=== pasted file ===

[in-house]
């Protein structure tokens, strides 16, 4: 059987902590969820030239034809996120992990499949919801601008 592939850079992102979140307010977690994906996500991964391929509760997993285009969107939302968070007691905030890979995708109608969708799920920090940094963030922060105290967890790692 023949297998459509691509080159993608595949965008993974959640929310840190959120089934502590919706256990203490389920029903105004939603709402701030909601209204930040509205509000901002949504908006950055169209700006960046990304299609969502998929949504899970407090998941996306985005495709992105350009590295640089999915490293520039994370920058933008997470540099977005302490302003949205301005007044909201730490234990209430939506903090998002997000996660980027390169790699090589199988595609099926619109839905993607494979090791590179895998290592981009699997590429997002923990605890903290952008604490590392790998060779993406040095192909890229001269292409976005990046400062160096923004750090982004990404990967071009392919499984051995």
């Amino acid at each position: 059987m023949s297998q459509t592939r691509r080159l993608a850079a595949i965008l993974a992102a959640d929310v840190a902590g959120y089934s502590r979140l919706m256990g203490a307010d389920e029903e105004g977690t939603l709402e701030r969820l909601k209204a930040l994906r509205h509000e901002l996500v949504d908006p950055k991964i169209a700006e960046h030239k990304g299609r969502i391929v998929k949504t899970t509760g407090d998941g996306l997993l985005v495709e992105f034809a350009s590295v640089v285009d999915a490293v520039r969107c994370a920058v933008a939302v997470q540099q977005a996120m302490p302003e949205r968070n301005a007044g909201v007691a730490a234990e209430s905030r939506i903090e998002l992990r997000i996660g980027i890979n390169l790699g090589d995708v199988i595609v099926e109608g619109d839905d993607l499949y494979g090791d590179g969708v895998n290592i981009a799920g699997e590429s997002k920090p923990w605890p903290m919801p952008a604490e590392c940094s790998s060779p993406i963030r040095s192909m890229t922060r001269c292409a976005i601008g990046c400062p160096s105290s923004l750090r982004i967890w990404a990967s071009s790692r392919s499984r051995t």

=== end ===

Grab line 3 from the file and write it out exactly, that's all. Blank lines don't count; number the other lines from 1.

């Amino acid at each position: 059987m023949s297998q459509t592939r691509r080159l993608a850079a595949i965008l993974a992102a959640d929310v840190a902590g959120y089934s502590r979140l919706m256990g203490a307010d389920e029903e105004g977690t939603l709402e701030r969820l909601k209204a930040l994906r509205h509000e901002l996500v949504d908006p950055k991964i169209a700006e960046h030239k990304g299609r969502i391929v998929k949504t899970t509760g407090d998941g996306l997993l985005v495709e992105f034809a350009s590295v640089v285009d999915a490293v520039r969107c994370a920058v933008a939302v997470q540099q977005a996120m302490p302003e949205r968070n301005a007044g909201v007691a730490a234990e209430s905030r939506i903090e998002l992990r997000i996660g980027i890979n390169l790699g090589d995708v199988i595609v099926e109608g619109d839905d993607l499949y494979g090791d590179g969708v895998n290592i981009a799920g699997e590429s997002k920090p923990w605890p903290m919801p952008a604490e590392c940094s790998s060779p993406i963030r040095s192909m890229t922060r001269c292409a976005i601008g990046c400062p160096s105290s923004l750090r982004i967890w990404a990967s071009s790692r392919s499984r051995t």